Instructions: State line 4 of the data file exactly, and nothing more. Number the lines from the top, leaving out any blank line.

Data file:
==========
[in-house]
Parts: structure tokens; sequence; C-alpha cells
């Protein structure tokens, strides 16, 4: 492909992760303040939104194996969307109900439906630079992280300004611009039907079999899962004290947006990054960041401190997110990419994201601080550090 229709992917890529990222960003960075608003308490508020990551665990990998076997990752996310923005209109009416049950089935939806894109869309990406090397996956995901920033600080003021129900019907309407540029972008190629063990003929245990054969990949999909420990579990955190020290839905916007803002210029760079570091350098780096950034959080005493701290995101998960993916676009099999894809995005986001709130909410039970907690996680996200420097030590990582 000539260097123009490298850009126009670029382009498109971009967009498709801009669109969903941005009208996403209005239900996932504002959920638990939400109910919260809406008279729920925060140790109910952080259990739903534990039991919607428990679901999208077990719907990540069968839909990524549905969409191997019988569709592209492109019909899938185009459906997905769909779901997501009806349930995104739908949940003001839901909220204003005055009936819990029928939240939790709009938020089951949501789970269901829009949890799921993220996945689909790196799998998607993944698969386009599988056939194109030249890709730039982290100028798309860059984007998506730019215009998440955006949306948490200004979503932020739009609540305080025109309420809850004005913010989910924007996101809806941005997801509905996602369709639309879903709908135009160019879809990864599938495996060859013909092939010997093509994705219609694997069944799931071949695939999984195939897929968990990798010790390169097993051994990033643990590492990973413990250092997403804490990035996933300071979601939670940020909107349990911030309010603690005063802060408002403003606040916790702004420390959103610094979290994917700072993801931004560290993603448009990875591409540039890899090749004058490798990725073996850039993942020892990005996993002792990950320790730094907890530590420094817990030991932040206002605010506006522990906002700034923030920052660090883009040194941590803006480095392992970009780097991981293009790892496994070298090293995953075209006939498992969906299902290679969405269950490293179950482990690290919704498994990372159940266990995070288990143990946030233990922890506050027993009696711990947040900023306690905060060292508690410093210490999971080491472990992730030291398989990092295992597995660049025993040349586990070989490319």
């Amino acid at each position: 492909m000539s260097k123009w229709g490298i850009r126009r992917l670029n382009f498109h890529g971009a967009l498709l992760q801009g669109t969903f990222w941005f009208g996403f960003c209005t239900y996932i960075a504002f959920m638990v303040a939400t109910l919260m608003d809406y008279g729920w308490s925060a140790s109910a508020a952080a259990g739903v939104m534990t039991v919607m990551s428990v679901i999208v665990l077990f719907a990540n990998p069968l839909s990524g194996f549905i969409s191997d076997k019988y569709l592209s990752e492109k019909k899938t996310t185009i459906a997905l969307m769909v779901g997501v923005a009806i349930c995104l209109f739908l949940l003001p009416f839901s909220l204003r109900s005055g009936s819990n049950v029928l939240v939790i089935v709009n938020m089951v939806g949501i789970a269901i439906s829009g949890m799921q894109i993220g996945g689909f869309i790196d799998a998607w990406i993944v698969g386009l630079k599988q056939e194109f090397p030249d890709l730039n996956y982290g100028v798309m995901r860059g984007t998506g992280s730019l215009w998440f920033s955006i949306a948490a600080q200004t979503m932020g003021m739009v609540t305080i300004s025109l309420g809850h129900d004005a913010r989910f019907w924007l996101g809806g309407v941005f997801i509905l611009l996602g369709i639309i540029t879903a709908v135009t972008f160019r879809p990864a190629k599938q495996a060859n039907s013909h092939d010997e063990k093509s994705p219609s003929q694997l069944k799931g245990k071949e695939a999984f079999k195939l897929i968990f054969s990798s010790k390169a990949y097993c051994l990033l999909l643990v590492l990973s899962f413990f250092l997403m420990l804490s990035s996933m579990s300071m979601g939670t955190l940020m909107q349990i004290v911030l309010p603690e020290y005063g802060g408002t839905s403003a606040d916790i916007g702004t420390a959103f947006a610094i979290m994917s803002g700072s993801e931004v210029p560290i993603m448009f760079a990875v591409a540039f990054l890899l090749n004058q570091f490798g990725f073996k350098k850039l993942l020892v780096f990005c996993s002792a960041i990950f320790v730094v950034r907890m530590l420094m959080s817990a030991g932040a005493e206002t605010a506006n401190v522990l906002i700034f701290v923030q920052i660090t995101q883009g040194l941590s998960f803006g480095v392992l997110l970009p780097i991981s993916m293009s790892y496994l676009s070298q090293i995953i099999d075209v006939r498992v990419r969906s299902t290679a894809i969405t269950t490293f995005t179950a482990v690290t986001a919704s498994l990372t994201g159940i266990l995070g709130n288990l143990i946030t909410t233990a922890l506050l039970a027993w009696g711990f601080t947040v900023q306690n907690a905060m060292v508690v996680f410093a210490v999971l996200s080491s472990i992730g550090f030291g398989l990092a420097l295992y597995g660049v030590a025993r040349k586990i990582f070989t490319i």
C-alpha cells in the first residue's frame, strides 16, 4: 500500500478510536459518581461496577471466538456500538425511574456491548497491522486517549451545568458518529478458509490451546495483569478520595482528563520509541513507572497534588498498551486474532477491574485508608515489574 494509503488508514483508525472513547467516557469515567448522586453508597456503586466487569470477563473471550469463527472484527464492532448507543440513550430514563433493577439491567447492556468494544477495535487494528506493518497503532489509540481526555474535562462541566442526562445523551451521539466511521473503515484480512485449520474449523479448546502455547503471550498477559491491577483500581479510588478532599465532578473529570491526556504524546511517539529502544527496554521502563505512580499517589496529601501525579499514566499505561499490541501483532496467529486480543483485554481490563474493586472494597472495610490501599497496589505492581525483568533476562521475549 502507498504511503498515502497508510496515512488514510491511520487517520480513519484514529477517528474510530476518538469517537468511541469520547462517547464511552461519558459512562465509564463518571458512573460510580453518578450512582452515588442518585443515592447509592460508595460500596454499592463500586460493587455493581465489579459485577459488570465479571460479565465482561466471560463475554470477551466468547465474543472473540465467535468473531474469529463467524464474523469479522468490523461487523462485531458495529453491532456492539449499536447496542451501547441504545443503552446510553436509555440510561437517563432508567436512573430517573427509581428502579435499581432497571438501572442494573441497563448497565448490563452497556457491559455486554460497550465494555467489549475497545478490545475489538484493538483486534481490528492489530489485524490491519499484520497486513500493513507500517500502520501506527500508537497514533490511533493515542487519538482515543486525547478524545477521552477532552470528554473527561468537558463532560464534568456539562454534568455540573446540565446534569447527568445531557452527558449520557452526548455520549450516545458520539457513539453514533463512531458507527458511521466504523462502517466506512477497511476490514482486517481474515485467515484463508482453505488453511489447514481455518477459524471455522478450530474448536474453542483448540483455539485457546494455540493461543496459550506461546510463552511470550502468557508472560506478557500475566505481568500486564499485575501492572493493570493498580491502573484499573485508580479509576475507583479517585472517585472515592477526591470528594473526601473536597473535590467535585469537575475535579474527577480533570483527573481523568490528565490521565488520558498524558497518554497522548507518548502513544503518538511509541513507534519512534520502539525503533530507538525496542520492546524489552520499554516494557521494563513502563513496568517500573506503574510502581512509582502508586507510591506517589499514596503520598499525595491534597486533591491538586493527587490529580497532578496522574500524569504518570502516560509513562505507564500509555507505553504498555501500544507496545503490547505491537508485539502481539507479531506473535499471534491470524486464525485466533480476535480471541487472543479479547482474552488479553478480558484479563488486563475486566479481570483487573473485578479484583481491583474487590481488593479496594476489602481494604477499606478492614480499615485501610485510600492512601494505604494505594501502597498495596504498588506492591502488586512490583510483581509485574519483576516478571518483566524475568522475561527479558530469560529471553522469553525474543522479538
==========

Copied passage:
């Amino acid at each position: 492909m000539s260097k123009w229709g490298i850009r126009r992917l670029n382009f498109h890529g971009a967009l498709l992760q801009g669109t969903f990222w941005f009208g996403f960003c209005t239900y996932i960075a504002f959920m638990v303040a939400t109910l919260m608003d809406y008279g729920w308490s925060a140790s109910a508020a952080a259990g739903v939104m534990t039991v919607m990551s428990v679901i999208v665990l077990f719907a990540n990998p069968l839909s990524g194996f549905i969409s191997d076997k019988y569709l592209s990752e492109k019909k899938t996310t185009i459906a997905l969307m769909v779901g997501v923005a009806i349930c995104l209109f739908l949940l003001p009416f839901s909220l204003r109900s005055g009936s819990n049950v029928l939240v939790i089935v709009n938020m089951v939806g949501i789970a269901i439906s829009g949890m799921q894109i993220g996945g689909f869309i790196d799998a998607w990406i993944v698969g386009l630079k599988q056939e194109f090397p030249d890709l730039n996956y982290g100028v798309m995901r860059g984007t998506g992280s730019l215009w998440f920033s955006i949306a948490a600080q200004t979503m932020g003021m739009v609540t305080i300004s025109l309420g809850h129900d004005a913010r989910f019907w924007l996101g809806g309407v941005f997801i509905l611009l996602g369709i639309i540029t879903a709908v135009t972008f160019r879809p990864a190629k599938q495996a060859n039907s013909h092939d010997e063990k093509s994705p219609s003929q694997l069944k799931g245990k071949e695939a999984f079999k195939l897929i968990f054969s990798s010790k390169a990949y097993c051994l990033l999909l643990v590492l990973s899962f413990f250092l997403m420990l804490s990035s996933m579990s300071m979601g939670t955190l940020m909107q349990i004290v911030l309010p603690e020290y005063g802060g408002t839905s403003a606040d916790i916007g702004t420390a959103f947006a610094i979290m994917s803002g700072s993801e931004v210029p560290i993603m448009f760079a990875v591409a540039f990054l890899l090749n004058q570091f490798g990725f073996k350098k850039l993942l020892v780096f990005c996993s002792a960041i990950f320790v730094v950034r907890m530590l420094m959080s817990a030991g932040a005493e206002t605010a506006n401190v522990l906002i700034f701290v923030q920052i660090t995101q883009g040194l941590s998960f803006g480095v392992l997110l970009p780097i991981s993916m293009s790892y496994l676009s070298q090293i995953i099999d075209v006939r498992v990419r969906s299902t290679a894809i969405t269950t490293f995005t179950a482990v690290t986001a919704s498994l990372t994201g159940i266990l995070g709130n288990l143990i946030t909410t233990a922890l506050l039970a027993w009696g711990f601080t947040v900023q306690n907690a905060m060292v508690v996680f410093a210490v999971l996200s080491s472990i992730g550090f030291g398989l990092a420097l295992y597995g660049v030590a025993r040349k586990i990582f070989t490319i």